If there is a relationship of 30 times the GDP to the amount of money flowing through the banking system (a relationship we observed in an earlier TEAL exercise in 2011) , a GDP of R2.8T would equate to R84T passing through the banking system, per year, We call that the TEA or Total Economic Activity. But each Rand of TEA represents a deposit into one bank account and a withdrawal from another bank account (we call this the doubling factor). So the TEALable amount is the TEA doubled, or R84T doubled to R168T.

Suddenly, 2.1 Trillion Rand seems quite small. In fact a 1.2% levy on the Tealable amount of R168T would deliver R2.1 Trillion. Not cheap but also not that expensive when you consider that the R2.1 Trillion will go back into the economy and effect the money velocity and the GDP (more about that later) and generally increase the size of the pie that we are all eating from.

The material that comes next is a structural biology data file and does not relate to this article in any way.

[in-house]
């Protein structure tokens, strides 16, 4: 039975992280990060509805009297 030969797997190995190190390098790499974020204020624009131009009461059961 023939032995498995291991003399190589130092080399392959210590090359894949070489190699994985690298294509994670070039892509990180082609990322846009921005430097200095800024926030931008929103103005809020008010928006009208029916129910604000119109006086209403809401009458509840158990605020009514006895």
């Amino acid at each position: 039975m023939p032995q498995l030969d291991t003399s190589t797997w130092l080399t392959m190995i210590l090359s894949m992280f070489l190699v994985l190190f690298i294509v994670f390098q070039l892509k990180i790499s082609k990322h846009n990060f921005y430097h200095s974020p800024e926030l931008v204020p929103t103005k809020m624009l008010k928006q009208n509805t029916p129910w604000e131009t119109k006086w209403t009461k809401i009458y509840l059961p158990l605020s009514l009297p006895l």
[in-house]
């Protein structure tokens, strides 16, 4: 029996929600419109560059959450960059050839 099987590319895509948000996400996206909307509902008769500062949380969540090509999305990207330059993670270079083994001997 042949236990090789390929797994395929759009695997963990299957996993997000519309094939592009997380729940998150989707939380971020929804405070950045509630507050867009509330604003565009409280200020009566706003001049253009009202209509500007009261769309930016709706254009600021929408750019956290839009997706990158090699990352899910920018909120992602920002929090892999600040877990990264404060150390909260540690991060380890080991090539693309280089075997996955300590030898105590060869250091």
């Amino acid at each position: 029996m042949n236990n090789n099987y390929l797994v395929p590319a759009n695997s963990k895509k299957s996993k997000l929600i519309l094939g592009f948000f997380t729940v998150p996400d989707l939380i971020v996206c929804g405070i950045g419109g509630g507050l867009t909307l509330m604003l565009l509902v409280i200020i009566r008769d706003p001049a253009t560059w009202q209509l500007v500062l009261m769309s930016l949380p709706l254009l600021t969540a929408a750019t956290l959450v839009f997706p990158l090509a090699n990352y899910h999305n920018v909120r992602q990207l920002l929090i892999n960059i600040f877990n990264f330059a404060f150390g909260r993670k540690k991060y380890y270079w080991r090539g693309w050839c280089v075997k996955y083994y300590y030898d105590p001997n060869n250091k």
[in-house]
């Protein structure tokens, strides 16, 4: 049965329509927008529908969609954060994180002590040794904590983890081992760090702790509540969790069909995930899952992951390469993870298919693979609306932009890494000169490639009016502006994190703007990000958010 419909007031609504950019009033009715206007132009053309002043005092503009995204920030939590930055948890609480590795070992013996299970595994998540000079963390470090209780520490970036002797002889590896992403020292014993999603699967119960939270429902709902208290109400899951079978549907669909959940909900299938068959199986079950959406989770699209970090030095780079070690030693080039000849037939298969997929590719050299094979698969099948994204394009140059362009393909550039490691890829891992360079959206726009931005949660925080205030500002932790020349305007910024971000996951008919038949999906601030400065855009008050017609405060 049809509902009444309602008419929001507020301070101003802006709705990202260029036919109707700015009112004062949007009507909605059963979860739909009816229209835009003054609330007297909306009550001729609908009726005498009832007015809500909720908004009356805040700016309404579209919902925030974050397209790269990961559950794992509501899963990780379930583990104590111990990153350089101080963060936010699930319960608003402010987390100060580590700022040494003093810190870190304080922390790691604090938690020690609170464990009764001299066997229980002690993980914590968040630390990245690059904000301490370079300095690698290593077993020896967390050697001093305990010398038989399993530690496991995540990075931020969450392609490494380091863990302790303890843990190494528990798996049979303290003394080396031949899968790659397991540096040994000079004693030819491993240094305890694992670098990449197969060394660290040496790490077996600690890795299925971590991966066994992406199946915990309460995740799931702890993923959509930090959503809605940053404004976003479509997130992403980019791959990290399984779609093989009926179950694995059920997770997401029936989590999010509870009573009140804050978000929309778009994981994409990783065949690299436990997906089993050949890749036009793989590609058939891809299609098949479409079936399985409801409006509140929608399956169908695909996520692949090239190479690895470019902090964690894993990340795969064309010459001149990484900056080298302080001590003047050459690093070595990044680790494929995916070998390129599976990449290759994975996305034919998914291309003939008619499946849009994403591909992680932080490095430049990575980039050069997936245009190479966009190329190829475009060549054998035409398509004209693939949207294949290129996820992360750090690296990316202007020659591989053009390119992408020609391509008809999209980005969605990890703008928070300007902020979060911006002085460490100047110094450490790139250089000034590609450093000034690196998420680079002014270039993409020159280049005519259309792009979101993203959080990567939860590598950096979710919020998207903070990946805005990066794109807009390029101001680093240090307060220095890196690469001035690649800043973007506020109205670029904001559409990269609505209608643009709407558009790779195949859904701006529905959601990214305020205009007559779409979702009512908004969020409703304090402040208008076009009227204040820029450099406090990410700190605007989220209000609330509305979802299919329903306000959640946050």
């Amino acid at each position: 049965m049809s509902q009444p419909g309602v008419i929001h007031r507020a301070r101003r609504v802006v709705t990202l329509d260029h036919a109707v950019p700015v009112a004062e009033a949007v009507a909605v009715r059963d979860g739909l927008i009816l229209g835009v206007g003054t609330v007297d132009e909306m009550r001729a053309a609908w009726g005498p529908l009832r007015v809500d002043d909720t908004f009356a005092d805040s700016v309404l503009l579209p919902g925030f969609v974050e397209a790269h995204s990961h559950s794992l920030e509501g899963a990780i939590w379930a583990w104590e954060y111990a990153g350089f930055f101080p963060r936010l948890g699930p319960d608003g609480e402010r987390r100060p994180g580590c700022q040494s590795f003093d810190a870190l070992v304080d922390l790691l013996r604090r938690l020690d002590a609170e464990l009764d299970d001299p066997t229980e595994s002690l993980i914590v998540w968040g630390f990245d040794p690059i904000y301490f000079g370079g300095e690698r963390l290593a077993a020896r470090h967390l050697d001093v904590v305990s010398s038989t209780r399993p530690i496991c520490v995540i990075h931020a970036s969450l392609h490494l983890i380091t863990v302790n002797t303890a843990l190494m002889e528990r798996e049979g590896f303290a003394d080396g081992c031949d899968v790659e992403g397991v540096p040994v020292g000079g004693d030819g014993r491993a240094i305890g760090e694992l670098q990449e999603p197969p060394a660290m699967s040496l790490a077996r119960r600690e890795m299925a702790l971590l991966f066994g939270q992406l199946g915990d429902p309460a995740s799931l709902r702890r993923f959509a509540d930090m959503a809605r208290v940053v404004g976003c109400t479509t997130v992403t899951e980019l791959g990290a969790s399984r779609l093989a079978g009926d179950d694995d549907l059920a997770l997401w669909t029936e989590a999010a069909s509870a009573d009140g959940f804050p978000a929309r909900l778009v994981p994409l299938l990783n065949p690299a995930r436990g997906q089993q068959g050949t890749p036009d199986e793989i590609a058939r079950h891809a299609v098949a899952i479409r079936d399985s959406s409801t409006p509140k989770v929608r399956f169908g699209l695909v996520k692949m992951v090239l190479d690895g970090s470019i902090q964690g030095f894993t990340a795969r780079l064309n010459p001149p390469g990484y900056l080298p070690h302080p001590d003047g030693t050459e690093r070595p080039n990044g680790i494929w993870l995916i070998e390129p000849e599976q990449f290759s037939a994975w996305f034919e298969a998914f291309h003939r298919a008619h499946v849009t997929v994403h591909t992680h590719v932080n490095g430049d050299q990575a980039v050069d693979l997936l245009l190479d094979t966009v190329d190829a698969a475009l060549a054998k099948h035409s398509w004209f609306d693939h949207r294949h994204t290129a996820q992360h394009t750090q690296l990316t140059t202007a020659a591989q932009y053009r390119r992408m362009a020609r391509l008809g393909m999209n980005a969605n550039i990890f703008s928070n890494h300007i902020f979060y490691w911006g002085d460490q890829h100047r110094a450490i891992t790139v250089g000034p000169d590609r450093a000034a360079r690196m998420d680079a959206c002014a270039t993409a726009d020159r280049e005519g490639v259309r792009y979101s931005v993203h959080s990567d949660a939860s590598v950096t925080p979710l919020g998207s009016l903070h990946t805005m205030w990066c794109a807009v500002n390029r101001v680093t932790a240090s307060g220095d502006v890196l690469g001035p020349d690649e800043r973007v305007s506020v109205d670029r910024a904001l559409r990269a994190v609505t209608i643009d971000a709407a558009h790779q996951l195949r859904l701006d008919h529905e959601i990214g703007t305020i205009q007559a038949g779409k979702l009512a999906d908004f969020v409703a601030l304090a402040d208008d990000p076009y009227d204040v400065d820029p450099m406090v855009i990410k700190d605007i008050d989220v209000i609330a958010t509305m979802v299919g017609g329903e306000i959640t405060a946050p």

Is a BIG just a thinly disguised wealth redistribution?  Does it not steal from the rich to give to the poor?  

This is not the topic of this post but for those who are thinking along those lines and do not at first see beyond the wealth redistribution element (yes, there is such an element) then we suggest you consider the effect on the economy of boosting the potential spend of the population by a net R1.5 T a year (remember the social welfare grant offset).  That has to boost the demand side of the economy enormously and provide the suply side of the economy with numerous wealth making opportunities, not just for the existing industrial and commercial powerhouses but also for the small trader and industrialists (the SMEs that everyone says should be the backbone of our economic revival) and individuals at large. In addition the socio-economic benefits for the population as a whole probably make it worthwhile.  But this is discussed more fully here and elsewhere in DDF’s current affairs posts,